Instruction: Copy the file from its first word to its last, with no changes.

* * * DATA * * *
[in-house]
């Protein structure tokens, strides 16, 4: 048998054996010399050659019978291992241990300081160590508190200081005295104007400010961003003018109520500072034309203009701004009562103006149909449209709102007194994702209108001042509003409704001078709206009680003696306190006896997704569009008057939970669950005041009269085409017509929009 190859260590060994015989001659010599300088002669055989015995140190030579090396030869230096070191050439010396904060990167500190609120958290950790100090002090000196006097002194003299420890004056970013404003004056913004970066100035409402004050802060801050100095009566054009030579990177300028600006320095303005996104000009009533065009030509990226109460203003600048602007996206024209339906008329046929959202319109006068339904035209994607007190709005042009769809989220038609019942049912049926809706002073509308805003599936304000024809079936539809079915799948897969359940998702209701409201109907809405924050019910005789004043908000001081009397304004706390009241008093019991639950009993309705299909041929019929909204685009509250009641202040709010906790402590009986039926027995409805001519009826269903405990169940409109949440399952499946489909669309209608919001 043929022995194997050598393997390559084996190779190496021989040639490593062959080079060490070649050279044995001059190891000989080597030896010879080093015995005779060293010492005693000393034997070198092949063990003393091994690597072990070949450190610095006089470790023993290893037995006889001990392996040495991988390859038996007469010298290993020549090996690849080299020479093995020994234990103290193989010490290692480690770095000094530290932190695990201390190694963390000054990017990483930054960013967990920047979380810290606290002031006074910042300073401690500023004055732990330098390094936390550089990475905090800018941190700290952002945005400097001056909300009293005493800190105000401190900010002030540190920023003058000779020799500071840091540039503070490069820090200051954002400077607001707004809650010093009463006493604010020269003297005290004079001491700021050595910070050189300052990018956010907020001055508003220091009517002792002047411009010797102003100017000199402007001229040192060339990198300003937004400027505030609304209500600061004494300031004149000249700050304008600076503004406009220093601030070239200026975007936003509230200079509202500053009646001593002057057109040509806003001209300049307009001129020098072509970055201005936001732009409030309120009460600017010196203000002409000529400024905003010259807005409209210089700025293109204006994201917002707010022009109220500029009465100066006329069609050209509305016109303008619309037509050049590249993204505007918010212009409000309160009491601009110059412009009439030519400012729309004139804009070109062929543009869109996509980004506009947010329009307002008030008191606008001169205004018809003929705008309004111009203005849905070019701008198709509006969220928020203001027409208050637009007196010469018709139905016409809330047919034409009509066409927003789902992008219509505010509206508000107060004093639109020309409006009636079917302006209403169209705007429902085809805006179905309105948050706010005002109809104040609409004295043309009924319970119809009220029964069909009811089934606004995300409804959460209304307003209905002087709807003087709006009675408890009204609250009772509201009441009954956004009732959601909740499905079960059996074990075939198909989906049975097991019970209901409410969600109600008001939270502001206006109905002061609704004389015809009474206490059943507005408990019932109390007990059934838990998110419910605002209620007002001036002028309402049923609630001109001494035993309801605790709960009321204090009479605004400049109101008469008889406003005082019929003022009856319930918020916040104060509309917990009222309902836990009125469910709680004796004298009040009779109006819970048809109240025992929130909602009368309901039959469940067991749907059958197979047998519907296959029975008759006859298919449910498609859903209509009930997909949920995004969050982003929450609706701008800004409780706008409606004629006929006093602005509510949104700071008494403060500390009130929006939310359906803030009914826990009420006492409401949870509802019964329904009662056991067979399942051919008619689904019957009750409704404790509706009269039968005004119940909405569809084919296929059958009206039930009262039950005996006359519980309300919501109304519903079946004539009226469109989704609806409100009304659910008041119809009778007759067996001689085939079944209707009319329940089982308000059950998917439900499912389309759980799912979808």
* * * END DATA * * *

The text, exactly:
[in-house]
């Protein structure tokens, strides 16, 4: 048998054996010399050659019978291992241990300081160590508190200081005295104007400010961003003018109520500072034309203009701004009562103006149909449209709102007194994702209108001042509003409704001078709206009680003696306190006896997704569009008057939970669950005041009269085409017509929009 190859260590060994015989001659010599300088002669055989015995140190030579090396030869230096070191050439010396904060990167500190609120958290950790100090002090000196006097002194003299420890004056970013404003004056913004970066100035409402004050802060801050100095009566054009030579990177300028600006320095303005996104000009009533065009030509990226109460203003600048602007996206024209339906008329046929959202319109006068339904035209994607007190709005042009769809989220038609019942049912049926809706002073509308805003599936304000024809079936539809079915799948897969359940998702209701409201109907809405924050019910005789004043908000001081009397304004706390009241008093019991639950009993309705299909041929019929909204685009509250009641202040709010906790402590009986039926027995409805001519009826269903405990169940409109949440399952499946489909669309209608919001 043929022995194997050598393997390559084996190779190496021989040639490593062959080079060490070649050279044995001059190891000989080597030896010879080093015995005779060293010492005693000393034997070198092949063990003393091994690597072990070949450190610095006089470790023993290893037995006889001990392996040495991988390859038996007469010298290993020549090996690849080299020479093995020994234990103290193989010490290692480690770095000094530290932190695990201390190694963390000054990017990483930054960013967990920047979380810290606290002031006074910042300073401690500023004055732990330098390094936390550089990475905090800018941190700290952002945005400097001056909300009293005493800190105000401190900010002030540190920023003058000779020799500071840091540039503070490069820090200051954002400077607001707004809650010093009463006493604010020269003297005290004079001491700021050595910070050189300052990018956010907020001055508003220091009517002792002047411009010797102003100017000199402007001229040192060339990198300003937004400027505030609304209500600061004494300031004149000249700050304008600076503004406009220093601030070239200026975007936003509230200079509202500053009646001593002057057109040509806003001209300049307009001129020098072509970055201005936001732009409030309120009460600017010196203000002409000529400024905003010259807005409209210089700025293109204006994201917002707010022009109220500029009465100066006329069609050209509305016109303008619309037509050049590249993204505007918010212009409000309160009491601009110059412009009439030519400012729309004139804009070109062929543009869109996509980004506009947010329009307002008030008191606008001169205004018809003929705008309004111009203005849905070019701008198709509006969220928020203001027409208050637009007196010469018709139905016409809330047919034409009509066409927003789902992008219509505010509206508000107060004093639109020309409006009636079917302006209403169209705007429902085809805006179905309105948050706010005002109809104040609409004295043309009924319970119809009220029964069909009811089934606004995300409804959460209304307003209905002087709807003087709006009675408890009204609250009772509201009441009954956004009732959601909740499905079960059996074990075939198909989906049975097991019970209901409410969600109600008001939270502001206006109905002061609704004389015809009474206490059943507005408990019932109390007990059934838990998110419910605002209620007002001036002028309402049923609630001109001494035993309801605790709960009321204090009479605004400049109101008469008889406003005082019929003022009856319930918020916040104060509309917990009222309902836990009125469910709680004796004298009040009779109006819970048809109240025992929130909602009368309901039959469940067991749907059958197979047998519907296959029975008759006859298919449910498609859903209509009930997909949920995004969050982003929450609706701008800004409780706008409606004629006929006093602005509510949104700071008494403060500390009130929006939310359906803030009914826990009420006492409401949870509802019964329904009662056991067979399942051919008619689904019957009750409704404790509706009269039968005004119940909405569809084919296929059958009206039930009262039950005996006359519980309300919501109304519903079946004539009226469109989704609806409100009304659910008041119809009778007759067996001689085939079944209707009319329940089982308000059950998917439900499912389309759980799912979808």